Why are they still in prison?
Lawsuit challenges IDOC on inmate risk evaluations
Harrison Chancy has spent the last 38 years behind bars for a murder and armed robbery that took place in 1977. Now age 57, he still maintains he didn’t commit those crimes, and despite evidence that he would pose no criminal threat if released, he has been denied parole 14 times since 1991. Although he wasn’t sentenced to life, he may never get out of prison.
Chancy is one of Illinois’ 138 remaining “C-number” inmates who were given indefinite or “indeterminate” sentences under a law that no longer exists. Now, Chancy and another C-number inmate are suing the Illinois Department of Corrections and the Illinois Prisoner Review Board in Sangamon County court for not evaluating them with a standardized benchmark that was supposed to be implemented in 2013.
The lawsuit was originally filed in Cook County in May 2015, but it was transferred to Sangamon County earlier this year at the agencies’ request.
Prior to 1978, Illinois used an “indeterminate” sentencing scheme under which those convicted would receive a range of possible years in prison. Those inmates, who were given an identification number that begins with C, go before the Prisoner Review Board periodically for a vote on whether they will receive parole.
In 2009, Illinois passed a law requiring the Department of Corrections to use a standardized risk assessment tool for evaluating each inmate’s likelihood of reoffending and fitness for parole. The tool was supposed to be in use by January 2013, and IDOC has even purchased the necessary materials but hasn’t actually put them into use.
Chancy and fellow C-number inmate Joseph Hurst, 71, have both been denied parole many times, both before and after the assessment tool was supposed to be in use. They sued IDOC on the theory that the assessment tool would have shown them to be good candidates for parole. Indeed, both men’s requests for parole seem to support the notion that they aren’t likely to commit crimes.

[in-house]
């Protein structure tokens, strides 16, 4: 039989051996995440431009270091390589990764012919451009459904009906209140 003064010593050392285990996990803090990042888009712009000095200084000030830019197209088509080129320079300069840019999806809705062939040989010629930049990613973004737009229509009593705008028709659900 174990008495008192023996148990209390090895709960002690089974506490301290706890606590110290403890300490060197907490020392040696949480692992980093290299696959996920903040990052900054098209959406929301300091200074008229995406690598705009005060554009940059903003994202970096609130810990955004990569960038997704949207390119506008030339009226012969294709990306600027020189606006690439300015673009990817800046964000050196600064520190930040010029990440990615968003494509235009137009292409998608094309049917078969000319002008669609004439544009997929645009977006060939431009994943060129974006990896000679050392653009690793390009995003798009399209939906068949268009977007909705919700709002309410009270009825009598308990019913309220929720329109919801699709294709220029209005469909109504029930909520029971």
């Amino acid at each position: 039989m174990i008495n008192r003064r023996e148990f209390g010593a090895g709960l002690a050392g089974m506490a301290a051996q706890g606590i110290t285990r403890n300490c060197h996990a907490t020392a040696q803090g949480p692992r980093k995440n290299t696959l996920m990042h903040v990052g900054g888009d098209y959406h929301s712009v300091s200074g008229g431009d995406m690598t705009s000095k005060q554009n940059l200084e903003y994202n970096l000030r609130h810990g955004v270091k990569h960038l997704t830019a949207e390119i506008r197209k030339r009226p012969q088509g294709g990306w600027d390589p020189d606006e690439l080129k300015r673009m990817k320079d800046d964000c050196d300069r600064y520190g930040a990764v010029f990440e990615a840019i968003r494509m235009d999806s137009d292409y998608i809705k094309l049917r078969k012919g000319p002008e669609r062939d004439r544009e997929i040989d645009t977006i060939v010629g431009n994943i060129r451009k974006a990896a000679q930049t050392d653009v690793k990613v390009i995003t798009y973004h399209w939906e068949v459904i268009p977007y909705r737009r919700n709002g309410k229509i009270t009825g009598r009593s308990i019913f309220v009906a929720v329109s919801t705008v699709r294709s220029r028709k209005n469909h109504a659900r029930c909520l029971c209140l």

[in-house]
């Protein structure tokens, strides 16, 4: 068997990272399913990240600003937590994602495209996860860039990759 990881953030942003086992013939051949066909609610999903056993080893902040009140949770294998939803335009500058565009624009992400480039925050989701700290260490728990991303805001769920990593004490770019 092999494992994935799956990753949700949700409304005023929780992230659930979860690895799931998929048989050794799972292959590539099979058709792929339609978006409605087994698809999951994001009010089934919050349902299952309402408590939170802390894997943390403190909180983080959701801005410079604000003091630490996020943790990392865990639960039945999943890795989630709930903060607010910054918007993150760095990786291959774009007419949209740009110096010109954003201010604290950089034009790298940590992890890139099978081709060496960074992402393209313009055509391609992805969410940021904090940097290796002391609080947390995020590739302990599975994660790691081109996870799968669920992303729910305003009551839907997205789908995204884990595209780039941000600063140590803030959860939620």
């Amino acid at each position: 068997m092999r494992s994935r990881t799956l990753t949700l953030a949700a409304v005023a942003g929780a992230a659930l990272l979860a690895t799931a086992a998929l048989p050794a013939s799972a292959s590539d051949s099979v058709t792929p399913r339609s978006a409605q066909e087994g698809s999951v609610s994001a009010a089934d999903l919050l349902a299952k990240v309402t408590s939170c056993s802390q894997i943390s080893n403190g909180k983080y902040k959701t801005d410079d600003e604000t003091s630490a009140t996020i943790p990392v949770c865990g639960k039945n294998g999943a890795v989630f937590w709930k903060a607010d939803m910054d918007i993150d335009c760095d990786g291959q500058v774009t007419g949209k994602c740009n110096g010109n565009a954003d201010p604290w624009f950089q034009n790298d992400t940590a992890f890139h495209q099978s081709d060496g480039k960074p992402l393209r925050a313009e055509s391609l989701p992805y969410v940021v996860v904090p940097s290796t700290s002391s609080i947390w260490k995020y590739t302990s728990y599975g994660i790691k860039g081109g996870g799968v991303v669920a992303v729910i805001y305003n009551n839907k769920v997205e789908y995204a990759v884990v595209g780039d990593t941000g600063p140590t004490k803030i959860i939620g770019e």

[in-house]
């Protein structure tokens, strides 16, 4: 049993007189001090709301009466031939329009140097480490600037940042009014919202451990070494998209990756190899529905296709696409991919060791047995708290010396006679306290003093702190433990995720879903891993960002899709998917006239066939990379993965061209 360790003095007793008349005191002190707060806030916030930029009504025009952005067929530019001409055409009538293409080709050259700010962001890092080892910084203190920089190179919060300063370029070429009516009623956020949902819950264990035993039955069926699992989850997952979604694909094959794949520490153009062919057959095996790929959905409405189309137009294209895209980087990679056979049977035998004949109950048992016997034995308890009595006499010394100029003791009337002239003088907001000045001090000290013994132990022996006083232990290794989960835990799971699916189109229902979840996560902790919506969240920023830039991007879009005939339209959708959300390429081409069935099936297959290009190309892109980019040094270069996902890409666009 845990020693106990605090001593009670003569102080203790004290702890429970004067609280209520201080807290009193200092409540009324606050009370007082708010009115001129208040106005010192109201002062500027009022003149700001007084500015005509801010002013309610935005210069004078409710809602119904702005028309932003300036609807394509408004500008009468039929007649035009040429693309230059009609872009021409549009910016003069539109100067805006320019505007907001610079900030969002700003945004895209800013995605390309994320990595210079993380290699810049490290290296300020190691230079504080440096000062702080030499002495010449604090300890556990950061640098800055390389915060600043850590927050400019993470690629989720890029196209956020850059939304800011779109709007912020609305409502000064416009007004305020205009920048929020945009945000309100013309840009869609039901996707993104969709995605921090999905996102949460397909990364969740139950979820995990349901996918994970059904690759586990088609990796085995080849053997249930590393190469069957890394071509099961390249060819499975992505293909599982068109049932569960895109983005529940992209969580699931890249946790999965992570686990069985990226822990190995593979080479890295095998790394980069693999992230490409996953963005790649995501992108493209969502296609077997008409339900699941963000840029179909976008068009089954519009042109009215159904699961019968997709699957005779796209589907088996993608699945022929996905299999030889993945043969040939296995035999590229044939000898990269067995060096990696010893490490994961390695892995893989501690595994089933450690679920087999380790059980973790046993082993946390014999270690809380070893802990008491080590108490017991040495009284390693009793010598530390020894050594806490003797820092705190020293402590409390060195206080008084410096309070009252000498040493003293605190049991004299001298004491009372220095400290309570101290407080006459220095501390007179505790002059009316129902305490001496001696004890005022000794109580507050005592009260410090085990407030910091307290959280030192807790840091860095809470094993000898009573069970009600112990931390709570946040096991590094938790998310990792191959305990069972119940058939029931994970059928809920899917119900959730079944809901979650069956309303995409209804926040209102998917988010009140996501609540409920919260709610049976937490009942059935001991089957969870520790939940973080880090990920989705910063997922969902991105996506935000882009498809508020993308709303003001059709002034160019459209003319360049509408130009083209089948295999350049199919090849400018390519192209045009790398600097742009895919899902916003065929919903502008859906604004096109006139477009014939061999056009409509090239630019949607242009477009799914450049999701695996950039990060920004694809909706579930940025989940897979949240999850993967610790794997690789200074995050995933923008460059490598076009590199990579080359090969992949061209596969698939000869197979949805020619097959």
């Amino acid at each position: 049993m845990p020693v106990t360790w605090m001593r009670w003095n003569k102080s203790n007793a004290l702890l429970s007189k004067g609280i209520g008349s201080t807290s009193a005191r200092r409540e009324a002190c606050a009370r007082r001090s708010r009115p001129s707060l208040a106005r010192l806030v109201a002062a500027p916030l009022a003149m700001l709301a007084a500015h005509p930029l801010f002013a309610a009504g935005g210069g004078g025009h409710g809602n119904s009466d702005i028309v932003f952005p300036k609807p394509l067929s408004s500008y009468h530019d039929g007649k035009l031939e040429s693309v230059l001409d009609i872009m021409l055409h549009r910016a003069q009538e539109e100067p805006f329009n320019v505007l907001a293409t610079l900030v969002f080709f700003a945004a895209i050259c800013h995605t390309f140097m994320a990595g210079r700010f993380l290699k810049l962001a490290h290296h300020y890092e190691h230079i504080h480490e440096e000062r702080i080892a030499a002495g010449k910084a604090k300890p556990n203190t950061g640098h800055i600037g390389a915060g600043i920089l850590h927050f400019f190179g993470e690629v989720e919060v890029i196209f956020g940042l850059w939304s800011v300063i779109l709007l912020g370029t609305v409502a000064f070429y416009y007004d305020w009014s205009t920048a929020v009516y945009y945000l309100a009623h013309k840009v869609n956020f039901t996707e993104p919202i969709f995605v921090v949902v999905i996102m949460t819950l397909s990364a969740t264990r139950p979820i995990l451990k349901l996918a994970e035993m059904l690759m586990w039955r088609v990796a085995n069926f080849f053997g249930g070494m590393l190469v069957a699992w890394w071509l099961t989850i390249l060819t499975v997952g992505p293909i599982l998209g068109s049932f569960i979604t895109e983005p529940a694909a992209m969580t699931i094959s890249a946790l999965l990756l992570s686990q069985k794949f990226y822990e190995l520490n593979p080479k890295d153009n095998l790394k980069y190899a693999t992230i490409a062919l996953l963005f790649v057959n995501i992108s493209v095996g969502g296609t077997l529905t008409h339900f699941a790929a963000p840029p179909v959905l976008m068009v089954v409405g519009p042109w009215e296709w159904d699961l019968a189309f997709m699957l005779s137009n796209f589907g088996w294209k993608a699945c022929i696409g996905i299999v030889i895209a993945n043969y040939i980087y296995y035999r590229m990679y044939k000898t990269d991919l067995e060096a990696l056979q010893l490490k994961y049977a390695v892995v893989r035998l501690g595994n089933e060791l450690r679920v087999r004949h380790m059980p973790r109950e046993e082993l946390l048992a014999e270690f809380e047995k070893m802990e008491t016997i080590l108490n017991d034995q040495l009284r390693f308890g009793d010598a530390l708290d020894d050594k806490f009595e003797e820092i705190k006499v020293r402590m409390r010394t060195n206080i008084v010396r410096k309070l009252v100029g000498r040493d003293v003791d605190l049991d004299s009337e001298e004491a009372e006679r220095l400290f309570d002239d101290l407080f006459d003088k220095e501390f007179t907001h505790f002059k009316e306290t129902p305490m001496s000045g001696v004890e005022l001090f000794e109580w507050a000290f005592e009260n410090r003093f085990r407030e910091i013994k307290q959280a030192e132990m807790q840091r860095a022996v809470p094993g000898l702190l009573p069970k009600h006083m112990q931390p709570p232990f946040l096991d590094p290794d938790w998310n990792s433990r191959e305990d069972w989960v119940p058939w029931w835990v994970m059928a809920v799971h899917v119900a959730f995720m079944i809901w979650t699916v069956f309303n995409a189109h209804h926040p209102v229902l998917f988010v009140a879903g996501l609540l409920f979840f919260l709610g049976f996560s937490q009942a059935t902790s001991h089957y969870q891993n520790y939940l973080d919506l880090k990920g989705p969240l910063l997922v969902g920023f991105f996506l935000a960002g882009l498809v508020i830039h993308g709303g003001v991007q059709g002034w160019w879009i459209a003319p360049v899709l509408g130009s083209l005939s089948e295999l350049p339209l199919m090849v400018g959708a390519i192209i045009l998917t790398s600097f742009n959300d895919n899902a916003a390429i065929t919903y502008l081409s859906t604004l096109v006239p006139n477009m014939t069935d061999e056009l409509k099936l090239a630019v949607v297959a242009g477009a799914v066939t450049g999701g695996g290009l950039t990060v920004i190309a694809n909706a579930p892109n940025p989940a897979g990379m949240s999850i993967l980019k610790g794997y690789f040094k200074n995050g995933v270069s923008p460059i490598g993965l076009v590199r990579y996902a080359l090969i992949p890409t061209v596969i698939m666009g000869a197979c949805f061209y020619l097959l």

Chancy, who still denies having committed any crime, has served decades longer than others sentenced for the same crimes under the pre-1978 system. He has accumulated 16 years’ worth of good conduct credit and no citations for bad behavior, according to the lawsuit. Chancy’s parole request included a letter from a 25-year IDOC officer stating that if he had a neighbor who was a paroled inmate, he would hope it was Chancy. It was the only letter of recommendation that officer had ever written on behalf of an inmate.
Hurst was 23 when he shot at two patrol officers during a traffic stop on May 23, 1967, killing one and wounding the other. He has been behind bars since July 18, 1969 – two days before the moon landing. Since then, he has converted to Islam and expressed remorse for his crimes, according to the lawsuit. Hurst, who has Parkinson’s disease and several other medical conditions, teaches courses on English, math and anatomy for other prisoners. The lawsuit says he hasn’t received a single disciplinary ticket in the past 17 years, and despite serving 20 years more than the average for murder convictions under the pre-1978 sentencing system, he has been denied parole more than 30 times.
IDOC and PRB filed a response to the lawsuit which denied most of the factual allegations, saying the agencies “deny that plaintiffs are entitled to any of the relief sought.”
IDOC assistant director Gladyse Taylor said during her deposition that her agency hasn’t implemented the risk assessment tool because of a lack of funding to hire enough qualified staff to conduct inmate interviews. She said IDOC had piloted the program with seven offenders, but the interviewers felt the program was “above their scope.” She explained that the interviewers felt they couldn’t effectively conduct the interviews and still get their other tasks completed. At the time of Taylor’s deposition on July 27, IDOC had 300 counselors, but Taylor said the agency needs 400.
On April 15, Sangamon County Circuit Judge John Schmidt denied a preliminary injunction request filed on behalf of Hurst and Chancy by David Shapiro, an attorney with the MacArthur Justice Center at Northwestern University’s Pritzker School of Law. Shapiro reasoned that, because many of the C-number inmates are close to death, time is limited for the state to begin complying with the law.
Schmidt rejected that notion, writing that the “plaintiffs have failed to prove they will suffer irreparable harm without a preliminary injunction.” He said many factors go into decisions on parole.
“To claim a risk assessment would have swayed the vote is pure speculation,” Schmidt said.
Shapiro says IDOC asserted that C-number inmates will be evaluated with the tool for parole hearings starting immediately or almost immediately. He says Hurst and Chancy will continue to pursue the case, although no new hearing has been scheduled.
Contact Patrick Yeagle at email@example.com.